- Freedom in Physical Play - Wider dribble touches and new collision sharing creates a varied, less predictable, and extended fight for possession between the dribbler and a defender.
- Player Urgency - Improved urgency AI logic, with over 50 new movement cycles, delivers more responsive positioning so your players stay focused on the ball and move at a speed appropriate to the action.
- Improved Trapping Intelligence - Players now have a better awareness of where the easiest, most natural trapping position is so they can get the ball on the ground and under control easier and earlier.
- Advanced Positioning - Defenders multi-task and play the pitch more intelligently by covering dangerous spaces left by out-of-position teammates. In attack, players analyze space more effectively, curve their runs to stay onside, create passing lanes and vary attacking options.
- More Accurate Passing - Players better analyze space resulting in pinpoint passes that give their receivers more options and time to outrun defensive pressure.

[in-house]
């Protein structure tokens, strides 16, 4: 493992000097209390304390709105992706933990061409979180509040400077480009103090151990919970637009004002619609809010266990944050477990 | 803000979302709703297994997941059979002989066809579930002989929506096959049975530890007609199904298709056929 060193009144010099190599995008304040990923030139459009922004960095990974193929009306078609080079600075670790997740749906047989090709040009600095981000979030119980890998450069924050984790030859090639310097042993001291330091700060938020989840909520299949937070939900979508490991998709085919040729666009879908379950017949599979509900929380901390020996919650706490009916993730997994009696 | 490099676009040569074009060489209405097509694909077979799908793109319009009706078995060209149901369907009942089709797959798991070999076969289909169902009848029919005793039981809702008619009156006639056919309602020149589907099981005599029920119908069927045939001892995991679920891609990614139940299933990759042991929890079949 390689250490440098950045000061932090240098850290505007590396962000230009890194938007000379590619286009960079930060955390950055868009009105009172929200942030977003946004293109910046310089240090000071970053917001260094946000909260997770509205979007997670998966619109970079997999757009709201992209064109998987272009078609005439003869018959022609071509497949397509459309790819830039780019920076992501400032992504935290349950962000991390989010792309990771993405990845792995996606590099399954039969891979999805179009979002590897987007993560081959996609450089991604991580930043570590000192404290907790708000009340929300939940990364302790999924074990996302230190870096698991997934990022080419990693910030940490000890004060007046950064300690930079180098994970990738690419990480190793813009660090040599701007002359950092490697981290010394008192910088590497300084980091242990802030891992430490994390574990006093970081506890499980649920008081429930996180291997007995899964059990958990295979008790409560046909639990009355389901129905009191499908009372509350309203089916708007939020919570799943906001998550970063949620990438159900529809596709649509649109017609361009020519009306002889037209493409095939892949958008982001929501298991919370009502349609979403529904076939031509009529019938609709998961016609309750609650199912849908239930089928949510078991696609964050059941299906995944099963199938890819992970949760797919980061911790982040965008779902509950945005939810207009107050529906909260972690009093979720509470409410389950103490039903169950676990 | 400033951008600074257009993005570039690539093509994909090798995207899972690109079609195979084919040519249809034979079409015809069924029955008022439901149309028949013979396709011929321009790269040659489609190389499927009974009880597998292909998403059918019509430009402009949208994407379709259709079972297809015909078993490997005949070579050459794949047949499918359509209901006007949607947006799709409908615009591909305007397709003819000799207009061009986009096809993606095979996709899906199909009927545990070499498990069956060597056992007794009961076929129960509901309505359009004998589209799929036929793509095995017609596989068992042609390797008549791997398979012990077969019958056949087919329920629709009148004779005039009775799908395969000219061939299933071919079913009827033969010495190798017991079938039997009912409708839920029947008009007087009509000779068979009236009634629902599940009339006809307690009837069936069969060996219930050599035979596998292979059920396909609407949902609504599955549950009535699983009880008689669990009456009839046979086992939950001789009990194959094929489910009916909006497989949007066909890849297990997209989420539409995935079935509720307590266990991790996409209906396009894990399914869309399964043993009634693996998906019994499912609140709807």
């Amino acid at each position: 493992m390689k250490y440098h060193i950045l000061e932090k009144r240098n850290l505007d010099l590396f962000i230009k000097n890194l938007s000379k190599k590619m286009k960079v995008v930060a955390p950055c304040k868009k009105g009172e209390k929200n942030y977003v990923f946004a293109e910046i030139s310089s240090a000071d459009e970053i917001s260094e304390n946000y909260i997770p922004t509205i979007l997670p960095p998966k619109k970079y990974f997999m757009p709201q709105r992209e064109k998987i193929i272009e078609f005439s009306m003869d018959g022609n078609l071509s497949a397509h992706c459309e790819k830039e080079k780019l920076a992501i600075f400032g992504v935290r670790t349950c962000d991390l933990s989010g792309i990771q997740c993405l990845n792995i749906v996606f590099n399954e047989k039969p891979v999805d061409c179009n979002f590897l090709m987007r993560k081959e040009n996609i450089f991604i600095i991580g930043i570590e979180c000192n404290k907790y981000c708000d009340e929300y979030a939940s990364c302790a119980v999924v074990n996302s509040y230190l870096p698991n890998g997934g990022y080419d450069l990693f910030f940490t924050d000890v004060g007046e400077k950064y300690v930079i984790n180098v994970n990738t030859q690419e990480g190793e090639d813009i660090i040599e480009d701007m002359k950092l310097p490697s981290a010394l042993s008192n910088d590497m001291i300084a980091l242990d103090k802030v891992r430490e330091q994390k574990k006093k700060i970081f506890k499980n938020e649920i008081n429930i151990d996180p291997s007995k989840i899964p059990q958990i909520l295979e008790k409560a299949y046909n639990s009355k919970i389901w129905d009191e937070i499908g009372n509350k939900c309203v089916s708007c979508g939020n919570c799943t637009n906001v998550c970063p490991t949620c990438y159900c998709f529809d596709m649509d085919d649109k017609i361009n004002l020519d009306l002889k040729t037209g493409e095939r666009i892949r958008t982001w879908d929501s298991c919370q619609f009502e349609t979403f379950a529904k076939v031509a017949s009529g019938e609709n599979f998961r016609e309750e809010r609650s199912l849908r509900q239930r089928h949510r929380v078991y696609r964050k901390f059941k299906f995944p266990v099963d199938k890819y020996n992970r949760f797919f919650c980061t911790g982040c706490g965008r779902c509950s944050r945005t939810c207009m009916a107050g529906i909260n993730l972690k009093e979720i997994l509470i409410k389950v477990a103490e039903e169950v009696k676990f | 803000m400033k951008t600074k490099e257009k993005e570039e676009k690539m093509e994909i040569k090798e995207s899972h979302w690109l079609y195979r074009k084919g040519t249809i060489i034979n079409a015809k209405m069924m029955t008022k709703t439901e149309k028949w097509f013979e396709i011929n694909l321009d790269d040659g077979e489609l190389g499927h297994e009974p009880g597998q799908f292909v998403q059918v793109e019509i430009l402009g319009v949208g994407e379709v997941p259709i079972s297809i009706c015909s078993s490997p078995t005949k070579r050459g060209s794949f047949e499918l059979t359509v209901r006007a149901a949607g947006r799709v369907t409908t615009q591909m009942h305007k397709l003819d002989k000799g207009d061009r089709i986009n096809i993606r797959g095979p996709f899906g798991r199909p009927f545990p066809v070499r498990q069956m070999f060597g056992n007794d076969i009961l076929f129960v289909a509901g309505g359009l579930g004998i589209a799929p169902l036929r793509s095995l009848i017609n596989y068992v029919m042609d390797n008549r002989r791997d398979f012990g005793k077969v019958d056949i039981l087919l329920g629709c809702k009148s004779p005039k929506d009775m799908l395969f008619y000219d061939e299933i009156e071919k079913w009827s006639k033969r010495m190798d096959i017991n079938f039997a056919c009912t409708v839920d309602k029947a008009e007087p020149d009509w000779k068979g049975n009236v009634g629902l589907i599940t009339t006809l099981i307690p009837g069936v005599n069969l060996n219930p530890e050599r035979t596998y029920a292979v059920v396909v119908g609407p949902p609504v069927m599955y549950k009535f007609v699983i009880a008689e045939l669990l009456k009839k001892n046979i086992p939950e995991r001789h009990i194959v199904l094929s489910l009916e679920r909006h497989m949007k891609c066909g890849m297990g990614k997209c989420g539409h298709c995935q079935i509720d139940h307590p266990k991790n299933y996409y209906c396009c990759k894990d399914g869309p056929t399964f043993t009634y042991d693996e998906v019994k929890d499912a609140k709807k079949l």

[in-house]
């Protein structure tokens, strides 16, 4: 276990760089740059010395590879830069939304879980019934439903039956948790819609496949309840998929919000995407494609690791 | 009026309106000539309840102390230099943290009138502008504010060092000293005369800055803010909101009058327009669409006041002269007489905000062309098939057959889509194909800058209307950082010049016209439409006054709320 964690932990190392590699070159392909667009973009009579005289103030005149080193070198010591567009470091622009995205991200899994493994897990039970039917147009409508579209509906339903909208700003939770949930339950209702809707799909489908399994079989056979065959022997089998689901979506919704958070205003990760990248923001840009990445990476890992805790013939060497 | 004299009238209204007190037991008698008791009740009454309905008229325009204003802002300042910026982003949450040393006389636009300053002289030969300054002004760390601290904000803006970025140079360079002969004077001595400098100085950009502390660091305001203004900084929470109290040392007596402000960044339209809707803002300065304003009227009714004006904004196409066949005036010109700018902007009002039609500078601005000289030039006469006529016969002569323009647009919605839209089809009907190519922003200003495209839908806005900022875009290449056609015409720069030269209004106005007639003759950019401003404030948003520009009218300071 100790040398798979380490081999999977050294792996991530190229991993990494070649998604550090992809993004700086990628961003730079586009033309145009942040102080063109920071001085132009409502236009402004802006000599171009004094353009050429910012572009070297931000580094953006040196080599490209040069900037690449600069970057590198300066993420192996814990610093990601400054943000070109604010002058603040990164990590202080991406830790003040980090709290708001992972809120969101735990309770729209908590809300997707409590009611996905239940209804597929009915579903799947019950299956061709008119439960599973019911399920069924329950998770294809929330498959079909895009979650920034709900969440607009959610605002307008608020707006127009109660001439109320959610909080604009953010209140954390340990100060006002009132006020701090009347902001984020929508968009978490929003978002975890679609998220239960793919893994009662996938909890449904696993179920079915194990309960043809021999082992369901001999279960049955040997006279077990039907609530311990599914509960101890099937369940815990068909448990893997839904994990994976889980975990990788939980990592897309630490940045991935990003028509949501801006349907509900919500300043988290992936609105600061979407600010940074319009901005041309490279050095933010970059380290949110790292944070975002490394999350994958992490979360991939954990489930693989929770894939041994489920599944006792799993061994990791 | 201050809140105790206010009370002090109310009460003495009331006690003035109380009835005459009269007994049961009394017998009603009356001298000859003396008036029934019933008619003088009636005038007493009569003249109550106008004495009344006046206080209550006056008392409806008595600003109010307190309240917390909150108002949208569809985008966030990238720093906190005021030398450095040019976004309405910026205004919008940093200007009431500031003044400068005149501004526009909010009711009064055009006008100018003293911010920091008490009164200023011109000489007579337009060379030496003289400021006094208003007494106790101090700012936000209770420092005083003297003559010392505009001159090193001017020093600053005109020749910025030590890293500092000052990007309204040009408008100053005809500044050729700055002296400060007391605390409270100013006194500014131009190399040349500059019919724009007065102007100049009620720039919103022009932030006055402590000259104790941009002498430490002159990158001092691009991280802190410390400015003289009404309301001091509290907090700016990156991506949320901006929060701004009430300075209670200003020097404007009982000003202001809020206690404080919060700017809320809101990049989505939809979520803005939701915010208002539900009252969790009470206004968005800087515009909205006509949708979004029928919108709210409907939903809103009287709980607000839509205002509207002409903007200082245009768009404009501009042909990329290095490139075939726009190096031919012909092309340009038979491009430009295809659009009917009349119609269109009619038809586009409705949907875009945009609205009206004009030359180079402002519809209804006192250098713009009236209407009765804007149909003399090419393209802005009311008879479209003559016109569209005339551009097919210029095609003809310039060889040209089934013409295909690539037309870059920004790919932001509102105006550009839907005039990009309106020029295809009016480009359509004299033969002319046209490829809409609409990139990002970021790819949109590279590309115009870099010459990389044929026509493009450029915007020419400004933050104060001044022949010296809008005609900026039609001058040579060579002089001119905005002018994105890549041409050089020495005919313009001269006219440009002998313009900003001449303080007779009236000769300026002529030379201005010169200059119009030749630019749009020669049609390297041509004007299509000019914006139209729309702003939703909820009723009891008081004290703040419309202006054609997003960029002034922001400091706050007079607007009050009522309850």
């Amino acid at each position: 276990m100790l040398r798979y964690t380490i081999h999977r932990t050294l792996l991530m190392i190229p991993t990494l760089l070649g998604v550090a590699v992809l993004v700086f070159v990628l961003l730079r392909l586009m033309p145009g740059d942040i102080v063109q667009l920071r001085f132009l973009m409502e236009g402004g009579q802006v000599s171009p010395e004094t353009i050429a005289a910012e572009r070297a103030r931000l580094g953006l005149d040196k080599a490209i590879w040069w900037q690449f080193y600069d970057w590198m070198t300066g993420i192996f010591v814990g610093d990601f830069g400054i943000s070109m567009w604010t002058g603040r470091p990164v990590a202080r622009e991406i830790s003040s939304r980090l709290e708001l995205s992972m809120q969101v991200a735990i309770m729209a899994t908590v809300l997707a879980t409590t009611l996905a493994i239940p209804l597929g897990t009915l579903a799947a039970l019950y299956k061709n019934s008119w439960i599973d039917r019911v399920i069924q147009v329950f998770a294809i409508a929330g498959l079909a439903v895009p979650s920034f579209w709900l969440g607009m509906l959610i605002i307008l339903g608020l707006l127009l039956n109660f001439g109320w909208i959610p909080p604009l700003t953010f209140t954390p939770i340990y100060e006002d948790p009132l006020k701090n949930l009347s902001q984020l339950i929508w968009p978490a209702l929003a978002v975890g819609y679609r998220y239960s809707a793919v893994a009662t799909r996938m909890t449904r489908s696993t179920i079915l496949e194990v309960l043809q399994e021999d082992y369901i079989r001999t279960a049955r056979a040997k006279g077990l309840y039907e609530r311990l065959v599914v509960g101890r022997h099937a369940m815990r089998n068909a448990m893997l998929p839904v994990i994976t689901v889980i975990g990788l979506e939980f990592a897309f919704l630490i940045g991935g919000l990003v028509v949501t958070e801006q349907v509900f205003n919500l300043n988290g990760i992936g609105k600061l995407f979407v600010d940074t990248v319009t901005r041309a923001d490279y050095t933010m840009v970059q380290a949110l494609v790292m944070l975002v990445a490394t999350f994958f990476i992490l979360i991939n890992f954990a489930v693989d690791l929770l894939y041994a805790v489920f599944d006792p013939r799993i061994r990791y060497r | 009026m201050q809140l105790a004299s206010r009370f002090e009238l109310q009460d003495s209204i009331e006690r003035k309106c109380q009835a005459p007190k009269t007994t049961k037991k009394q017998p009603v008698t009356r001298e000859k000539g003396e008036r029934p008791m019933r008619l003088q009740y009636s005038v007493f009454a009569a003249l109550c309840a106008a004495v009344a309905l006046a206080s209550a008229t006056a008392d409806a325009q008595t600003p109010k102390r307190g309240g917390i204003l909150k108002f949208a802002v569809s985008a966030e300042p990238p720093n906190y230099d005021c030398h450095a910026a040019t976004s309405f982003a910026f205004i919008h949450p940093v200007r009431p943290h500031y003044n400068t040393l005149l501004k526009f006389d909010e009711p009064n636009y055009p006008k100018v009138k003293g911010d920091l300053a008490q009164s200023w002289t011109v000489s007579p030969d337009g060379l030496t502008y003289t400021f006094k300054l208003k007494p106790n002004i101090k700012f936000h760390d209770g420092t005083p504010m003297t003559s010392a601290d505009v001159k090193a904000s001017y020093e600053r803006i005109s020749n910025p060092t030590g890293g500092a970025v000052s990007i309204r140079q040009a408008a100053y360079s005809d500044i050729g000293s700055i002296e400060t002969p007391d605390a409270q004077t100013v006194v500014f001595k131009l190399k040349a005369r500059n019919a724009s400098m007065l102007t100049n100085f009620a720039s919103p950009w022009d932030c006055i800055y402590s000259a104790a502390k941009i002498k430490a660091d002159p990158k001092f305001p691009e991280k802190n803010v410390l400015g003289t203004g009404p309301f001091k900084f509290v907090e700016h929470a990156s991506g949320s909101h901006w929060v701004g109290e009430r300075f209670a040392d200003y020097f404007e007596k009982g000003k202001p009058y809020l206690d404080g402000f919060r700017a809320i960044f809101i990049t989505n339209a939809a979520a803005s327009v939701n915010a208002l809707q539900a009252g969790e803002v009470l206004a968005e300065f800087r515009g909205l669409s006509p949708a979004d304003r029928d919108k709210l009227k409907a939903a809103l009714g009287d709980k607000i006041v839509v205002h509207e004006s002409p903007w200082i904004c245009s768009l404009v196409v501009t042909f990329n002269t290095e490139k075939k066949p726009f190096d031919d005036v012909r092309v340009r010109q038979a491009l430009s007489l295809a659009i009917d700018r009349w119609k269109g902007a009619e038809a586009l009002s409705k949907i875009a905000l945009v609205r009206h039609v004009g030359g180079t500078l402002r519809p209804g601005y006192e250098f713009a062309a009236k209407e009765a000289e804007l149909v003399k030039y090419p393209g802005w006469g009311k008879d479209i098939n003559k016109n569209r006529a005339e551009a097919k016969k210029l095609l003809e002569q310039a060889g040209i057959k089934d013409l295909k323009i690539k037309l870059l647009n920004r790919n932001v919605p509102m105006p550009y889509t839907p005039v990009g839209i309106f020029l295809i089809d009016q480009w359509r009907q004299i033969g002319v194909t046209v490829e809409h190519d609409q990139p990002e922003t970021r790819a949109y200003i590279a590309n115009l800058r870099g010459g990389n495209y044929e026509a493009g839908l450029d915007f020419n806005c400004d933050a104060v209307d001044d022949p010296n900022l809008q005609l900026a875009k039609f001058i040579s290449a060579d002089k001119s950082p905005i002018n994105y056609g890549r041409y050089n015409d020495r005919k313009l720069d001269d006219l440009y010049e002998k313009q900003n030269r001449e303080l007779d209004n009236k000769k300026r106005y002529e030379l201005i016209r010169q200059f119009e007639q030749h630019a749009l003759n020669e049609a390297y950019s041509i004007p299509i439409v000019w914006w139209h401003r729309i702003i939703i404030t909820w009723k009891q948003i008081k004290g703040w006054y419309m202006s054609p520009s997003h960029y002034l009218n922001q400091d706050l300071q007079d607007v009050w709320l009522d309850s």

- Authentic Shooting - Refinements to the shooting system and modifications of the ball physics create a wider, more realistic variety of shots that enhance the exhilaration of scoring.
- Varied Defending Options - Slide Tackle targeting has been enhanced so skilled players have more reach and avoid tackling through the dribbler. Better effort clearance logic gives defenders more options when attempting to get a foot on the ball before an attacker. Effort, such as sliding to block crosses and overhead kick clearances, give defenders more tools to prevent goal-scoring opportunities.
- Refined Goalkeeper Intelligence - numerous improvements mean that goalkeepers now have more urgency and better perception of where to intercept loose balls, resulting in a more responsive and powerful rushing system. New animation warping technology provides game-realistic goalkeeper positioning and momentum, resulting in more varied scoring opportunities.
- Manager Mode Authenticity - More than 50 major improvements were designed to create an authentic experience to mimic the real-world game. Match results are based on team and player strengths and weaknesses. Player transfers are determined by multiple decision points, including club finance and prestige, availability of similar players, and competition from AI-controlled clubs. Player development is more realistic with true-to-life growth curves based on factors such as age and environment.